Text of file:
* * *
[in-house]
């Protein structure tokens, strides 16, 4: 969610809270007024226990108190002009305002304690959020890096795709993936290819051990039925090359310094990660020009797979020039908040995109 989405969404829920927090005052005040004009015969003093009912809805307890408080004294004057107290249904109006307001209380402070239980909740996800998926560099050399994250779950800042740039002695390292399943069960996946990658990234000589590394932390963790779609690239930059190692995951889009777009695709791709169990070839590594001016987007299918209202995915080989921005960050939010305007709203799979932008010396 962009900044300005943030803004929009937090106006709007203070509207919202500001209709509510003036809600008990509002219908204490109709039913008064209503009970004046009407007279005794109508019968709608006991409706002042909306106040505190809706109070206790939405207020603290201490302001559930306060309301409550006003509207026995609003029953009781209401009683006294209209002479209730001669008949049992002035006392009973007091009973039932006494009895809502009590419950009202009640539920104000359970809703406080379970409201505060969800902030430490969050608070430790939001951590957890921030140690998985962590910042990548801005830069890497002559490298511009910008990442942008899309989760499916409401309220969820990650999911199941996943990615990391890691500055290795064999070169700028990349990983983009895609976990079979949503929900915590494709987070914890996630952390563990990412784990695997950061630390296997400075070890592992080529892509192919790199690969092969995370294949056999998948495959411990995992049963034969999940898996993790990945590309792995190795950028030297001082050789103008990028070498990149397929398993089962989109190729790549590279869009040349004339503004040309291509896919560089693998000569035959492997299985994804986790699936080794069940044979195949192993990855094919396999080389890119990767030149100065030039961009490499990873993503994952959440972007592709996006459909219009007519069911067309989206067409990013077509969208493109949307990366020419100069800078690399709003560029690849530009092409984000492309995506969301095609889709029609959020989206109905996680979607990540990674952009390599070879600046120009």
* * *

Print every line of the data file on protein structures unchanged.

[in-house]
């Protein structure tokens, strides 16, 4: 969610809270007024226990108190002009305002304690959020890096795709993936290819051990039925090359310094990660020009797979020039908040995109 989405969404829920927090005052005040004009015969003093009912809805307890408080004294004057107290249904109006307001209380402070239980909740996800998926560099050399994250779950800042740039002695390292399943069960996946990658990234000589590394932390963790779609690239930059190692995951889009777009695709791709169990070839590594001016987007299918209202995915080989921005960050939010305007709203799979932008010396 962009900044300005943030803004929009937090106006709007203070509207919202500001209709509510003036809600008990509002219908204490109709039913008064209503009970004046009407007279005794109508019968709608006991409706002042909306106040505190809706109070206790939405207020603290201490302001559930306060309301409550006003509207026995609003029953009781209401009683006294209209002479209730001669008949049992002035006392009973007091009973039932006494009895809502009590419950009202009640539920104000359970809703406080379970409201505060969800902030430490969050608070430790939001951590957890921030140690998985962590910042990548801005830069890497002559490298511009910008990442942008899309989760499916409401309220969820990650999911199941996943990615990391890691500055290795064999070169700028990349990983983009895609976990079979949503929900915590494709987070914890996630952390563990990412784990695997950061630390296997400075070890592992080529892509192919790199690969092969995370294949056999998948495959411990995992049963034969999940898996993790990945590309792995190795950028030297001082050789103008990028070498990149397929398993089962989109190729790549590279869009040349004339503004040309291509896919560089693998000569035959492997299985994804986790699936080794069940044979195949192993990855094919396999080389890119990767030149100065030039961009490499990873993503994952959440972007592709996006459909219009007519069911067309989206067409990013077509969208493109949307990366020419100069800078690399709003560029690849530009092409984000492309995506969301095609889709029609959020989206109905996680979607990540990674952009390599070879600046120009």